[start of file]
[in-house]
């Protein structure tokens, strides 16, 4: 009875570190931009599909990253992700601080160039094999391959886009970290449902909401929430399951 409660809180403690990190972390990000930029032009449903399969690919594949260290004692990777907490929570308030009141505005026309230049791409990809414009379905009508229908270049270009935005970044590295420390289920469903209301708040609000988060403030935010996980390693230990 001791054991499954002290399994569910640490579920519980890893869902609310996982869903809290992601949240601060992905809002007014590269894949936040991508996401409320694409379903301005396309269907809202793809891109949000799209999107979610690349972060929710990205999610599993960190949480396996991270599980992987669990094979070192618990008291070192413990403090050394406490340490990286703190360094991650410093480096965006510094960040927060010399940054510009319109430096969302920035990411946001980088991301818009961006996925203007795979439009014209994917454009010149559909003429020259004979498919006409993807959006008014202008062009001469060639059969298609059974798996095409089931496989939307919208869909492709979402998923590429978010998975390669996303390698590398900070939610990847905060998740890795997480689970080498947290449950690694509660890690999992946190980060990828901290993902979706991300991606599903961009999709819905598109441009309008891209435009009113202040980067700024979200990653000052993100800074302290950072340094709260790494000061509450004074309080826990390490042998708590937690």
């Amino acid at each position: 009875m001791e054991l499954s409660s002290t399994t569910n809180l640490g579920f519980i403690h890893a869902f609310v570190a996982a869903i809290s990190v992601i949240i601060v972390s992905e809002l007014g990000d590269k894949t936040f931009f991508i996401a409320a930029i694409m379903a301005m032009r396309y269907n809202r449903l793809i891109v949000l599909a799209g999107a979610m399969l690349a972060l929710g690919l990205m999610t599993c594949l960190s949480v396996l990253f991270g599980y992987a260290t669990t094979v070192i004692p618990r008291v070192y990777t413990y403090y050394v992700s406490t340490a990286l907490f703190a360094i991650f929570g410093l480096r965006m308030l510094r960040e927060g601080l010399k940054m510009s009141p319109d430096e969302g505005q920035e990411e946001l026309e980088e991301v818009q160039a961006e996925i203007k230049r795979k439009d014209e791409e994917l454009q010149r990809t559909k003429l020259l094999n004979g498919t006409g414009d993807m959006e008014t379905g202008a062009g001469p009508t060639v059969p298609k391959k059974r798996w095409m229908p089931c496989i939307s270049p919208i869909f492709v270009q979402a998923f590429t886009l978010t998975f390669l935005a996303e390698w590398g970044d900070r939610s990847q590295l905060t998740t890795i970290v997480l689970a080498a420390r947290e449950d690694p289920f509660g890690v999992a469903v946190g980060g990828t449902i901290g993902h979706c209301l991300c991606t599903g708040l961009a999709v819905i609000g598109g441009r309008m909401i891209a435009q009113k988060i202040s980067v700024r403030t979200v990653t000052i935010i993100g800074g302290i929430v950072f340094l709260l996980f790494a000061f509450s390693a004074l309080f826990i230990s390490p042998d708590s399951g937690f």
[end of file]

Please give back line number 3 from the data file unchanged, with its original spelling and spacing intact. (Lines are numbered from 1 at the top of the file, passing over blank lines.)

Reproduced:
């Amino acid at each position: 009875m001791e054991l499954s409660s002290t399994t569910n809180l640490g579920f519980i403690h890893a869902f609310v570190a996982a869903i809290s990190v992601i949240i601060v972390s992905e809002l007014g990000d590269k894949t936040f931009f991508i996401a409320a930029i694409m379903a301005m032009r396309y269907n809202r449903l793809i891109v949000l599909a799209g999107a979610m399969l690349a972060l929710g690919l990205m999610t599993c594949l960190s949480v396996l990253f991270g599980y992987a260290t669990t094979v070192i004692p618990r008291v070192y990777t413990y403090y050394v992700s406490t340490a990286l907490f703190a360094i991650f929570g410093l480096r965006m308030l510094r960040e927060g601080l010399k940054m510009s009141p319109d430096e969302g505005q920035e990411e946001l026309e980088e991301v818009q160039a961006e996925i203007k230049r795979k439009d014209e791409e994917l454009q010149r990809t559909k003429l020259l094999n004979g498919t006409g414009d993807m959006e008014t379905g202008a062009g001469p009508t060639v059969p298609k391959k059974r798996w095409m229908p089931c496989i939307s270049p919208i869909f492709v270009q979402a998923f590429t886009l978010t998975f390669l935005a996303e390698w590398g970044d900070r939610s990847q590295l905060t998740t890795i970290v997480l689970a080498a420390r947290e449950d690694p289920f509660g890690v999992a469903v946190g980060g990828t449902i901290g993902h979706c209301l991300c991606t599903g708040l961009a999709v819905i609000g598109g441009r309008m909401i891209a435009q009113k988060i202040s980067v700024r403030t979200v990653t000052i935010i993100g800074g302290i929430v950072f340094l709260l996980f790494a000061f509450s390693a004074l309080f826990i230990s390490p042998d708590s399951g937690f």